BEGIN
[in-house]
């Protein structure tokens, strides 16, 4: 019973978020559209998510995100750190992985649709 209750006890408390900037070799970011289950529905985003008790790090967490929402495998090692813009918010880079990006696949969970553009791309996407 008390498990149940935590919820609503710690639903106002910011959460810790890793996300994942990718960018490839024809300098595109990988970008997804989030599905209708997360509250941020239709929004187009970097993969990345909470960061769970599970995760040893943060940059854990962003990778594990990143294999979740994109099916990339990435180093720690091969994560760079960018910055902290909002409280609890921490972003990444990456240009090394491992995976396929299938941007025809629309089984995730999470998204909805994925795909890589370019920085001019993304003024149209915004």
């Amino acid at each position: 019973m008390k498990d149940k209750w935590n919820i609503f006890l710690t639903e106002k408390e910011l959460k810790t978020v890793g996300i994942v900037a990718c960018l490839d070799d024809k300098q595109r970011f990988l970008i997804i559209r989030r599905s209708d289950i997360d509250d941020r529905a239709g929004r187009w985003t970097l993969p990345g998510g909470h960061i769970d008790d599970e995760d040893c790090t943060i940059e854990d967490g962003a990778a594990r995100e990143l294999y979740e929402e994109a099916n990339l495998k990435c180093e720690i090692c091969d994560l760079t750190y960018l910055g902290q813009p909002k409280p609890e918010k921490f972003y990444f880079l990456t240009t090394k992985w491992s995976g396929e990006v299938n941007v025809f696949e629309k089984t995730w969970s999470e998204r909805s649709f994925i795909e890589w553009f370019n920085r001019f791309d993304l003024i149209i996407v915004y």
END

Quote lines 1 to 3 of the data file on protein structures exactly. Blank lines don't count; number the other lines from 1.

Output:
[in-house]
């Protein structure tokens, strides 16, 4: 019973978020559209998510995100750190992985649709 209750006890408390900037070799970011289950529905985003008790790090967490929402495998090692813009918010880079990006696949969970553009791309996407 008390498990149940935590919820609503710690639903106002910011959460810790890793996300994942990718960018490839024809300098595109990988970008997804989030599905209708997360509250941020239709929004187009970097993969990345909470960061769970599970995760040893943060940059854990962003990778594990990143294999979740994109099916990339990435180093720690091969994560760079960018910055902290909002409280609890921490972003990444990456240009090394491992995976396929299938941007025809629309089984995730999470998204909805994925795909890589370019920085001019993304003024149209915004």
């Amino acid at each position: 019973m008390k498990d149940k209750w935590n919820i609503f006890l710690t639903e106002k408390e910011l959460k810790t978020v890793g996300i994942v900037a990718c960018l490839d070799d024809k300098q595109r970011f990988l970008i997804i559209r989030r599905s209708d289950i997360d509250d941020r529905a239709g929004r187009w985003t970097l993969p990345g998510g909470h960061i769970d008790d599970e995760d040893c790090t943060i940059e854990d967490g962003a990778a594990r995100e990143l294999y979740e929402e994109a099916n990339l495998k990435c180093e720690i090692c091969d994560l760079t750190y960018l910055g902290q813009p909002k409280p609890e918010k921490f972003y990444f880079l990456t240009t090394k992985w491992s995976g396929e990006v299938n941007v025809f696949e629309k089984t995730w969970s999470e998204r909805s649709f994925i795909e890589w553009f370019n920085r001019f791309d993304l003024i149209i996407v915004y």